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It’s Not Too Late to Experience The Broad’s Powerful “Soul of a Nation” Exhibition
By Lauren Floyd, Staff Writer
Published August 15, 2019

A visitor views “Art Is” a photo collection by artist Loraine O’Grady. Courtesy of The Broad.

The Broad’s “Soul of a Nation: Art in the Age of Black Power 1963-1983” opened nearly six months ago at The Broad, but you still have a chance to experience this powerful look into the influence of the Civil Rights movement and the Black Power movement on art and expression from 1963 to 1983.

Highlighting work from artists such as Romare Bearden, Barkley Hendricks, Noah Purifoy, Martin Puryear, Faith Ringgold, Betye Saar, Alma Thomas, Charles White and William T. Williams, “Soul of a Nation” celebrates their contributions during a time in world history that was pivotal for Black artists and African Americans as a whole.

The exhibit starts on a timeline with the March on Washington for Jobs and Freedom where Dr. Martin Luther King, Jr.’s delivered his famous “I Have a Dream” speech. It takes us through the experiences and expressions of a time when Black creators pushed to reclaim their voices and tap into the pride of their heritage. The call for Black power in the midst of a tumultuous, racist and hostile environment is reflected through the content and aesthetic of the art presented in this exhibit.

A visitor looks on at Barkley Hendricks’ “Icon for My Superman” (1969). Courtesy of The Broad.

“Soul of a Nation” was originally presented by London’s Tate Modern in 2017 and has since traveled to the Crystal Bridges Museum of American Art in Arkansas and the Brooklyn Museum in New York. As you move through galleries featuring work from over 60 artists including paintings, sculptures and photography, the vibrancy and thread of Black Power throughout the art is a reminder of the ways racism, identity and marginalization of African Americans is so deeply written into the art and media of this era. Yet, we rarely see these Black artists receiving credit and acclaim in museums and art history books. This exhibition is a beautiful attempt at challenging the books of art history pages, adding in the names of artists like Noah Purifoy, Loraine O’Grady and a host of artisst, known and unknown, who are often overlooked and rarely credited for their strong influence on art.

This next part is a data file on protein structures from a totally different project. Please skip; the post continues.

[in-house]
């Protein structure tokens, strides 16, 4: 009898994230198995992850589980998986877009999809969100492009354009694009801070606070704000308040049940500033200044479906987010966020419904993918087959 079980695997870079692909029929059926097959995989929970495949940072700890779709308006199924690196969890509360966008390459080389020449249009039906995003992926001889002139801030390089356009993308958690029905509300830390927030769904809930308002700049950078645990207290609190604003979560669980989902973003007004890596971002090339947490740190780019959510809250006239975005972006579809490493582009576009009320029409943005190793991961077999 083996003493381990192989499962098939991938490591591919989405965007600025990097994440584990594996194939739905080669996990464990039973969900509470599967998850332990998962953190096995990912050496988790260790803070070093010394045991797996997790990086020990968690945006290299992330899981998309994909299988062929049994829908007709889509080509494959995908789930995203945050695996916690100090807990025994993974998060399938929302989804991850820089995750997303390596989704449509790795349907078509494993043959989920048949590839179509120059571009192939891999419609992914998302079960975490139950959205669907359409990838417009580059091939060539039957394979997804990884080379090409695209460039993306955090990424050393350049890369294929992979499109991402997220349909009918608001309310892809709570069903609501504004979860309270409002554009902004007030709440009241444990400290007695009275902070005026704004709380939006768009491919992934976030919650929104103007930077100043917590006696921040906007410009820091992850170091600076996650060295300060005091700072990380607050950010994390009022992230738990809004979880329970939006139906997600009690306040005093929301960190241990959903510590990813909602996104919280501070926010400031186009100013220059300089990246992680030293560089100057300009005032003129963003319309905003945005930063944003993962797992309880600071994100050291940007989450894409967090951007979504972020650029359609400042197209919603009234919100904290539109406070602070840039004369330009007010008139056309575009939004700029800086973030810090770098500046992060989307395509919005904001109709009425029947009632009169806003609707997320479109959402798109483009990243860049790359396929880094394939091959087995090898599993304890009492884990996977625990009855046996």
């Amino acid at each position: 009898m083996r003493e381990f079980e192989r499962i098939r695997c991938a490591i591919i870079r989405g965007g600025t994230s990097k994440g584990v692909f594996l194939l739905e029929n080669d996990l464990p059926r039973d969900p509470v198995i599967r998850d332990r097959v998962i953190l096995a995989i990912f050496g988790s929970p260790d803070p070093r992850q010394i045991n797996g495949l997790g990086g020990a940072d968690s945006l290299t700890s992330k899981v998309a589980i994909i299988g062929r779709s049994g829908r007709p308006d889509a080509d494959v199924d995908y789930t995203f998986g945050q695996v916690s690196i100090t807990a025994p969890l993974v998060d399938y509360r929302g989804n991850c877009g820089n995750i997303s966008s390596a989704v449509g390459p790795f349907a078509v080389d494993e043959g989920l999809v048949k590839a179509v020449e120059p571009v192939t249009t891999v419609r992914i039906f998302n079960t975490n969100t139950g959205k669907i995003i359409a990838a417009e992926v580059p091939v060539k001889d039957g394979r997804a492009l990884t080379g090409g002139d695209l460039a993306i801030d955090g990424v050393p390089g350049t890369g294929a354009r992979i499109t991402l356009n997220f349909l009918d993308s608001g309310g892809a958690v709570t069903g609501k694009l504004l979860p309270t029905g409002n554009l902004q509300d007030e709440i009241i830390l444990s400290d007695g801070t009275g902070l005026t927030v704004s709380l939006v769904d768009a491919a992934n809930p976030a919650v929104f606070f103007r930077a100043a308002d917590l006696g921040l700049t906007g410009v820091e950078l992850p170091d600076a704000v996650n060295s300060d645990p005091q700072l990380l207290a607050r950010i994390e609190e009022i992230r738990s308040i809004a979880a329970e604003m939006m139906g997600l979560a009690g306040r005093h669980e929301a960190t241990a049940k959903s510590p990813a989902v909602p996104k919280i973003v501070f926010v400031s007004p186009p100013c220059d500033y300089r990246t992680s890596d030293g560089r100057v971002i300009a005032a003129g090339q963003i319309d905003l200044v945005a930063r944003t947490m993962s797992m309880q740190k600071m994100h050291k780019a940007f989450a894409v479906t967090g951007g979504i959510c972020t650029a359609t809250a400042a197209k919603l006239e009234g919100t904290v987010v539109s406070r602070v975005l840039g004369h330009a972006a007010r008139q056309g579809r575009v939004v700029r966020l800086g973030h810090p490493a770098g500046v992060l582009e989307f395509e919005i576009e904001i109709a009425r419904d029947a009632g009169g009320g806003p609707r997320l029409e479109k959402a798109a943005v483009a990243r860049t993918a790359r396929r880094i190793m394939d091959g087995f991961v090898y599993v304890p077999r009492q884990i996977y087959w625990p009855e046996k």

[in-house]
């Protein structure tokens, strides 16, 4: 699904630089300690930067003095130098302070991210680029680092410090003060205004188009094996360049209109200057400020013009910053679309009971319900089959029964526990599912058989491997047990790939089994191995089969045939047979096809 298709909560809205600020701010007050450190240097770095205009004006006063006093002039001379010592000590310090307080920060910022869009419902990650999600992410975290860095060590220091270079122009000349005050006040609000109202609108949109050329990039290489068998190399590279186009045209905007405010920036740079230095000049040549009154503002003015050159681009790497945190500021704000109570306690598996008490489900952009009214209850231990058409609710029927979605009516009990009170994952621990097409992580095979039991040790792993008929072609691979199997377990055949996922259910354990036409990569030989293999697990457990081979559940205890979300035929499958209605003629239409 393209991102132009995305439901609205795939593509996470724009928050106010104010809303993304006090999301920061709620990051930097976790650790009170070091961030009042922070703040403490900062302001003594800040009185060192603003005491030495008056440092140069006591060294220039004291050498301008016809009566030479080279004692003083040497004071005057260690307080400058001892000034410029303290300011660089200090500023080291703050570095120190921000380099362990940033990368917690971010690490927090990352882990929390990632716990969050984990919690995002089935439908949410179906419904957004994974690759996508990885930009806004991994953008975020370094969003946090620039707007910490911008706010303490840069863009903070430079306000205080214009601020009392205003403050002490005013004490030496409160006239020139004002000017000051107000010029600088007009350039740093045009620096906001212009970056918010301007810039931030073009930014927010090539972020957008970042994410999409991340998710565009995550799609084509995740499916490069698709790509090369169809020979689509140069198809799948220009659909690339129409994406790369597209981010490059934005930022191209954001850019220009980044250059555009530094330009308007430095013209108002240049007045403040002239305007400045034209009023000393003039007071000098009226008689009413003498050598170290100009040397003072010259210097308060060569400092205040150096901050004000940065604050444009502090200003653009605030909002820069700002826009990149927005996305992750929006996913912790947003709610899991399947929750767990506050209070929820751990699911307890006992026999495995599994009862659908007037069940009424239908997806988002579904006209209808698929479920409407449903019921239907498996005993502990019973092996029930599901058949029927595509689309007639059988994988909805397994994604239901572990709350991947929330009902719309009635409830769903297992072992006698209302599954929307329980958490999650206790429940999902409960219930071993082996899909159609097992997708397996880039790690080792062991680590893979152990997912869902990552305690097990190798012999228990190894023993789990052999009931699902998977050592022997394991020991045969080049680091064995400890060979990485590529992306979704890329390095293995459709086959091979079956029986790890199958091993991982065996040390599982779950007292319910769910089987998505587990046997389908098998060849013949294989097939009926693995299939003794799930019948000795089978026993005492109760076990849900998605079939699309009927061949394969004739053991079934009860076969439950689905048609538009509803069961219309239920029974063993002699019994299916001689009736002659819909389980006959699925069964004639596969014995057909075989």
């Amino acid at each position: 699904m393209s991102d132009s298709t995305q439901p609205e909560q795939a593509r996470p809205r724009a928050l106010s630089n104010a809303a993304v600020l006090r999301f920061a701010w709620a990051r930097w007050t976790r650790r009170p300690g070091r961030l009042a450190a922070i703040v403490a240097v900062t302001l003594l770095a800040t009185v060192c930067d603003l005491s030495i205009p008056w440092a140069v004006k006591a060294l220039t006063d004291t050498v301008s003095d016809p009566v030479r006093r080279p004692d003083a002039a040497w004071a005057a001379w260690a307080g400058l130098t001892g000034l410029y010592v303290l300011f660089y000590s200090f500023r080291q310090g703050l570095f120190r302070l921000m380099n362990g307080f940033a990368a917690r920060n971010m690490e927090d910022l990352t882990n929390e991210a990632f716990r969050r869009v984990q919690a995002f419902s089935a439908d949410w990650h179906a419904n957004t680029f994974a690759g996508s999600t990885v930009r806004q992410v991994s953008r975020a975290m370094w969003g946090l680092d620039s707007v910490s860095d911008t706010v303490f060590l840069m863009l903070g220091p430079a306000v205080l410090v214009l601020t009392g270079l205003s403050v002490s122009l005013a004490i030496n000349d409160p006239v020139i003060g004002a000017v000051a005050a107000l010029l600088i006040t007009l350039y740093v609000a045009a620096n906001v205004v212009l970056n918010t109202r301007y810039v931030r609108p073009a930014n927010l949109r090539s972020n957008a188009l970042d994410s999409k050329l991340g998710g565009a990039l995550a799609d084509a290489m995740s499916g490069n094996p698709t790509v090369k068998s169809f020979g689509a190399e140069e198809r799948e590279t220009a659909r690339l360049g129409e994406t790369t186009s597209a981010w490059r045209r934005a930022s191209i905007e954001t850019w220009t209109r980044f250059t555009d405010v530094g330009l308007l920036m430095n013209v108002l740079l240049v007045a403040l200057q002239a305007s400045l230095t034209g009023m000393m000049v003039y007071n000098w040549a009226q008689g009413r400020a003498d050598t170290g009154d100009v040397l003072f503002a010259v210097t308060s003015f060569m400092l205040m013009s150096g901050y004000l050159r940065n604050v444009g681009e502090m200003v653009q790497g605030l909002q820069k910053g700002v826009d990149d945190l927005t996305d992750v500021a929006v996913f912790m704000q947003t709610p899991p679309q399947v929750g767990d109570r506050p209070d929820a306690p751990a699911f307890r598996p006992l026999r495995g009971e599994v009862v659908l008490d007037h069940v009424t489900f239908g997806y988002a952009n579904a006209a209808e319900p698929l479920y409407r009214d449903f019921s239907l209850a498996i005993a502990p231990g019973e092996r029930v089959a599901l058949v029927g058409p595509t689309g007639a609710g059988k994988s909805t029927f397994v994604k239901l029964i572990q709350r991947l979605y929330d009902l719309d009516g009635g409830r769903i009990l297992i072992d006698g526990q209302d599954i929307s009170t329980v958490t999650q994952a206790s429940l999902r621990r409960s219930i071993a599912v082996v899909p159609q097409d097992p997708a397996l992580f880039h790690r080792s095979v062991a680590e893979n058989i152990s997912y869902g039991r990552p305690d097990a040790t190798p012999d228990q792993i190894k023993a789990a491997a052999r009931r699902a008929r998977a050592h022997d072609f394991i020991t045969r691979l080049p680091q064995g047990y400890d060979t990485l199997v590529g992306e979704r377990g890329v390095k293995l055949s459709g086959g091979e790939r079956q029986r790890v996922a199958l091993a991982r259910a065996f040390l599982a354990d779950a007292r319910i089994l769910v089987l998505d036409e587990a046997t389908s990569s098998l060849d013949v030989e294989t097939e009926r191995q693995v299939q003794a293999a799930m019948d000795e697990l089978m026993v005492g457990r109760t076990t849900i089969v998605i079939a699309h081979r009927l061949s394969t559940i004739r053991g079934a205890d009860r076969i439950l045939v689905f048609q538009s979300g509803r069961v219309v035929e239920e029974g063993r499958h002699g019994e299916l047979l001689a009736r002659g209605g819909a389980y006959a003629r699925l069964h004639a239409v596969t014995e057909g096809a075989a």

The Los Angeles edition of the show includes three specific galleries that highlight the significant role of Black Los Angeles artists held during the civil rights movement including a pioneering L.A. artist Betye Saar. The show even features a piece from Beyonce and Jay-Z’s private collection – David Hammons “Shine.” After visiting “Soul of a Nation,” in London, The Broad’s founding director, Joanne Heyler decided to bring it to Los Angeles being that so much of L.A. is featured within it. Many of the exhibition’s highlights are rooted in the West Coast, and those segments are even further spotlighted in this leg of the traveling exhibit.

The Los Angeles exhibition also featured several events and programs in alignment with its content. The Broad’s “Black Fire Sessions,” for instance, was a two-part series featuring “live music by innovators of free jazz alongside younger artists at the intersections of jazz, R&B, electronic, hip-hop and soul.” Tickets to the second night of Black Fire Sessions completely sold out with headliners like Kelsey Lu and Anthony Braxton at the show on Aug. 14.

The Broad’s “Soul of a Nation” exhibition highlights art influenced by the Black Power movement during 1963-1983. Courtesy of The Broad.

“Soul of a Nation” is still open through September 1 and if you haven’t yet visited, there is still plenty of time to experience what so many people have called a moving and powerful look into what is the soul of our nation — Black art and culture.

One of the last points to view before exiting the exhibit is Lorraine O’Grady’s 1983 “Art Is…” which was a series of 40 photos taken one sunny Harlem day in September 1983.

“Lorraine O’Grady entered a parade float in the Harlem African American Day Parade as her alter ego Mademoiselle Bourgeoisie Noire. She displayed a large gold picture frame in the float, and hired fifteen dancers to carry smaller gold frames,” reads the description of the photos. “The event was inspired by her friend who said, ‘avant-garde art doesn’t have anything to do with Black people.’ Some members of the crowd responded enthusiastically, ‘Frame me, make me art!’ and ‘That’s right. That’s what art is; we’re the art!”

“Soul of a Nation” closes September 1 at The Broad. For tickets and more information, visit www.thebroad.org/soul-of-a-nation.

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